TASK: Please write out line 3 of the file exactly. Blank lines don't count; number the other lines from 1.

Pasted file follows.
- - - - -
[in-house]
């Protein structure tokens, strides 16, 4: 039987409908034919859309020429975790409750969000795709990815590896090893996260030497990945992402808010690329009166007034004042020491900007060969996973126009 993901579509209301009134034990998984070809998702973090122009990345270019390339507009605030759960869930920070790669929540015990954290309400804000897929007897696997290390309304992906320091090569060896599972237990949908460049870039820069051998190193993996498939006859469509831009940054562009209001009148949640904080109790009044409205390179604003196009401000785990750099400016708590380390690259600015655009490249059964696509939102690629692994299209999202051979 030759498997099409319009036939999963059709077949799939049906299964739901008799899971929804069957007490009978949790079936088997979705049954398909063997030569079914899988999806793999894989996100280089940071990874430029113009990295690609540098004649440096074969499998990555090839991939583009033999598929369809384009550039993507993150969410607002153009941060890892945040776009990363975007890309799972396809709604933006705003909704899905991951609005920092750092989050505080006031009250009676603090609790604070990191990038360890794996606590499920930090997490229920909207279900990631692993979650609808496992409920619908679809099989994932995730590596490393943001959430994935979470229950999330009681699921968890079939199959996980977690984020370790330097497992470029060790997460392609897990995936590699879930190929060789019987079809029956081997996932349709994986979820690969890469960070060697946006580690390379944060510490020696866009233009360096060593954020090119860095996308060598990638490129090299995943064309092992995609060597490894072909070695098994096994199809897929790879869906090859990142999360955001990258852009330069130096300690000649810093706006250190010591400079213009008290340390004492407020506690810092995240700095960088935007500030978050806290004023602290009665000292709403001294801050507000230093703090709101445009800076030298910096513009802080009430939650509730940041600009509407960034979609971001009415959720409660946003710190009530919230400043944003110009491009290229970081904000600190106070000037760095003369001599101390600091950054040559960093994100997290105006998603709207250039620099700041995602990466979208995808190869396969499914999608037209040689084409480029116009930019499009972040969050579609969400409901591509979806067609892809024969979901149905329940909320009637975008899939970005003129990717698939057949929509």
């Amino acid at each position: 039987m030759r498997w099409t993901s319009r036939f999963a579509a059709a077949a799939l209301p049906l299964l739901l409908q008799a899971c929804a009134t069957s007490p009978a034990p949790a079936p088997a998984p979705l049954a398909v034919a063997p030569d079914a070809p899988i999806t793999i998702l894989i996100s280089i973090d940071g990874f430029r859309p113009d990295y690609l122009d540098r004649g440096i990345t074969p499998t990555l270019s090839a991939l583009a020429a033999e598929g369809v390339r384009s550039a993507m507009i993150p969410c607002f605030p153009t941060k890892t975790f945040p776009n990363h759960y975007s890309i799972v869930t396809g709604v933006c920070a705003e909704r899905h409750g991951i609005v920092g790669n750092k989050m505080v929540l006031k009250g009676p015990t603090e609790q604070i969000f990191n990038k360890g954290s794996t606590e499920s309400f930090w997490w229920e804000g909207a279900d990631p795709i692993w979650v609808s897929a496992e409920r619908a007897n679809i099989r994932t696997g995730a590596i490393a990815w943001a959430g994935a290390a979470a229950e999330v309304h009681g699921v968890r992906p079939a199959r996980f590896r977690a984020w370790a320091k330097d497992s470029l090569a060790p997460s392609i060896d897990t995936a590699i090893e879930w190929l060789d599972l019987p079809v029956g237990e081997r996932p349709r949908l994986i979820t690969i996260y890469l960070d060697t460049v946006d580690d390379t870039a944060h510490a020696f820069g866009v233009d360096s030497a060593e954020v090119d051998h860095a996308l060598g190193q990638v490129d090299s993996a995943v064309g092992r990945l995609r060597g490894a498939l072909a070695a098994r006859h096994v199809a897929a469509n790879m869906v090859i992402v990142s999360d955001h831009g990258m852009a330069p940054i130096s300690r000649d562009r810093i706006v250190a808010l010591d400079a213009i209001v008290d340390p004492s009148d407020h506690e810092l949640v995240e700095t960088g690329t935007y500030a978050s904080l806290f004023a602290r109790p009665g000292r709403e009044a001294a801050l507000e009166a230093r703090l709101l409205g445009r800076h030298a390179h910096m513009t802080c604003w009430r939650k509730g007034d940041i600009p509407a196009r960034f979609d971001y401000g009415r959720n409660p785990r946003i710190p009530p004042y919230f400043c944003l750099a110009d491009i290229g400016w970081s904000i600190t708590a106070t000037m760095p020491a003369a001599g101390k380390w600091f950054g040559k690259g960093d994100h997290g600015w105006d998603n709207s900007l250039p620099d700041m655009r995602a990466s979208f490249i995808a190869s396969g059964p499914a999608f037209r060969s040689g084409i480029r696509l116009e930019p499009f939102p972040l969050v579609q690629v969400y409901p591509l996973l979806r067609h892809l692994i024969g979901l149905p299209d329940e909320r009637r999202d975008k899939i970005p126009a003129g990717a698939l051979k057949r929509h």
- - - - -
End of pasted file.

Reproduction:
């Amino acid at each position: 039987m030759r498997w099409t993901s319009r036939f999963a579509a059709a077949a799939l209301p049906l299964l739901l409908q008799a899971c929804a009134t069957s007490p009978a034990p949790a079936p088997a998984p979705l049954a398909v034919a063997p030569d079914a070809p899988i999806t793999i998702l894989i996100s280089i973090d940071g990874f430029r859309p113009d990295y690609l122009d540098r004649g440096i990345t074969p499998t990555l270019s090839a991939l583009a020429a033999e598929g369809v390339r384009s550039a993507m507009i993150p969410c607002f605030p153009t941060k890892t975790f945040p776009n990363h759960y975007s890309i799972v869930t396809g709604v933006c920070a705003e909704r899905h409750g991951i609005v920092g790669n750092k989050m505080v929540l006031k009250g009676p015990t603090e609790q604070i969000f990191n990038k360890g954290s794996t606590e499920s309400f930090w997490w229920e804000g909207a279900d990631p795709i692993w979650v609808s897929a496992e409920r619908a007897n679809i099989r994932t696997g995730a590596i490393a990815w943001a959430g994935a290390a979470a229950e999330v309304h009681g699921v968890r992906p079939a199959r996980f590896r977690a984020w370790a320091k330097d497992s470029l090569a060790p997460s392609i060896d897990t995936a590699i090893e879930w190929l060789d599972l019987p079809v029956g237990e081997r996932p349709r949908l994986i979820t690969i996260y890469l960070d060697t460049v946006d580690d390379t870039a944060h510490a020696f820069g866009v233009d360096s030497a060593e954020v090119d051998h860095a996308l060598g190193q990638v490129d090299s993996a995943v064309g092992r990945l995609r060597g490894a498939l072909a070695a098994r006859h096994v199809a897929a469509n790879m869906v090859i992402v990142s999360d955001h831009g990258m852009a330069p940054i130096s300690r000649d562009r810093i706006v250190a808010l010591d400079a213009i209001v008290d340390p004492s009148d407020h506690e810092l949640v995240e700095t960088g690329t935007y500030a978050s904080l806290f004023a602290r109790p009665g000292r709403e009044a001294a801050l507000e009166a230093r703090l709101l409205g445009r800076h030298a390179h910096m513009t802080c604003w009430r939650k509730g007034d940041i600009p509407a196009r960034f979609d971001y401000g009415r959720n409660p785990r946003i710190p009530p004042y919230f400043c944003l750099a110009d491009i290229g400016w970081s904000i600190t708590a106070t000037m760095p020491a003369a001599g101390k380390w600091f950054g040559k690259g960093d994100h997290g600015w105006d998603n709207s900007l250039p620099d700041m655009r995602a990466s979208f490249i995808a190869s396969g059964p499914a999608f037209r060969s040689g084409i480029r696509l116009e930019p499009f939102p972040l969050v579609q690629v969400y409901p591509l996973l979806r067609h892809l692994i024969g979901l149905p299209d329940e909320r009637r999202d975008k899939i970005p126009a003129g990717a698939l051979k057949r929509h």